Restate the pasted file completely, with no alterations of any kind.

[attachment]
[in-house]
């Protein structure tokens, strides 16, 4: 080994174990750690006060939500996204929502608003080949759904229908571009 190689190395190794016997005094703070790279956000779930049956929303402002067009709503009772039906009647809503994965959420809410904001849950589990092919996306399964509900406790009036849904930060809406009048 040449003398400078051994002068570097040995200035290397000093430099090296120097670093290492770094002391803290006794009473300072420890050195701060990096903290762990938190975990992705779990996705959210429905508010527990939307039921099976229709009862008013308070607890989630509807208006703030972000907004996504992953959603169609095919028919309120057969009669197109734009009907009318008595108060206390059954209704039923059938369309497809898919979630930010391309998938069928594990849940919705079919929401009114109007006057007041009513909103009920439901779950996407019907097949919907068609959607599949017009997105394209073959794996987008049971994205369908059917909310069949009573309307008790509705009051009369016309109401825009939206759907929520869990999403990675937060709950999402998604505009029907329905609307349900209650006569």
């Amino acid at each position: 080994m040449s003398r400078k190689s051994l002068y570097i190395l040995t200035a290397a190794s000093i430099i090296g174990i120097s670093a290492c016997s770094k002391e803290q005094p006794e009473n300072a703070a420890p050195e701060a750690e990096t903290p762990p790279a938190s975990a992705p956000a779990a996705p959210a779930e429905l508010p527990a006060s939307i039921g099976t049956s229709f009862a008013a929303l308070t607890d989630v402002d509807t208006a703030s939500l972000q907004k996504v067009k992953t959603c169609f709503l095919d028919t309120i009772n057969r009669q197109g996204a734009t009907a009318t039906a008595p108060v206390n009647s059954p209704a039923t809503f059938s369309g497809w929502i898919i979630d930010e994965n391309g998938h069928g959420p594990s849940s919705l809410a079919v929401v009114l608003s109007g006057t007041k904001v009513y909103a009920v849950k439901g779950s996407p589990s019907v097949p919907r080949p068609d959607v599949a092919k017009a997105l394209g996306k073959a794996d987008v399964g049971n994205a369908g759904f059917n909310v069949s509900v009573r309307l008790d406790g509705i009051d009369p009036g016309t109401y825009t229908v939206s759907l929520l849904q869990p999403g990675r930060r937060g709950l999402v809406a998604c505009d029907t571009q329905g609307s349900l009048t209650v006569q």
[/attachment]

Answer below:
[in-house]
């Protein structure tokens, strides 16, 4: 080994174990750690006060939500996204929502608003080949759904229908571009 190689190395190794016997005094703070790279956000779930049956929303402002067009709503009772039906009647809503994965959420809410904001849950589990092919996306399964509900406790009036849904930060809406009048 040449003398400078051994002068570097040995200035290397000093430099090296120097670093290492770094002391803290006794009473300072420890050195701060990096903290762990938190975990992705779990996705959210429905508010527990939307039921099976229709009862008013308070607890989630509807208006703030972000907004996504992953959603169609095919028919309120057969009669197109734009009907009318008595108060206390059954209704039923059938369309497809898919979630930010391309998938069928594990849940919705079919929401009114109007006057007041009513909103009920439901779950996407019907097949919907068609959607599949017009997105394209073959794996987008049971994205369908059917909310069949009573309307008790509705009051009369016309109401825009939206759907929520869990999403990675937060709950999402998604505009029907329905609307349900209650006569």
């Amino acid at each position: 080994m040449s003398r400078k190689s051994l002068y570097i190395l040995t200035a290397a190794s000093i430099i090296g174990i120097s670093a290492c016997s770094k002391e803290q005094p006794e009473n300072a703070a420890p050195e701060a750690e990096t903290p762990p790279a938190s975990a992705p956000a779990a996705p959210a779930e429905l508010p527990a006060s939307i039921g099976t049956s229709f009862a008013a929303l308070t607890d989630v402002d509807t208006a703030s939500l972000q907004k996504v067009k992953t959603c169609f709503l095919d028919t309120i009772n057969r009669q197109g996204a734009t009907a009318t039906a008595p108060v206390n009647s059954p209704a039923t809503f059938s369309g497809w929502i898919i979630d930010e994965n391309g998938h069928g959420p594990s849940s919705l809410a079919v929401v009114l608003s109007g006057t007041k904001v009513y909103a009920v849950k439901g779950s996407p589990s019907v097949p919907r080949p068609d959607v599949a092919k017009a997105l394209g996306k073959a794996d987008v399964g049971n994205a369908g759904f059917n909310v069949s509900v009573r309307l008790d406790g509705i009051d009369p009036g016309t109401y825009t229908v939206s759907l929520l849904q869990p999403g990675r930060r937060g709950l999402v809406a998604c505009d029907t571009q329905g609307s349900l009048t209650v006569q």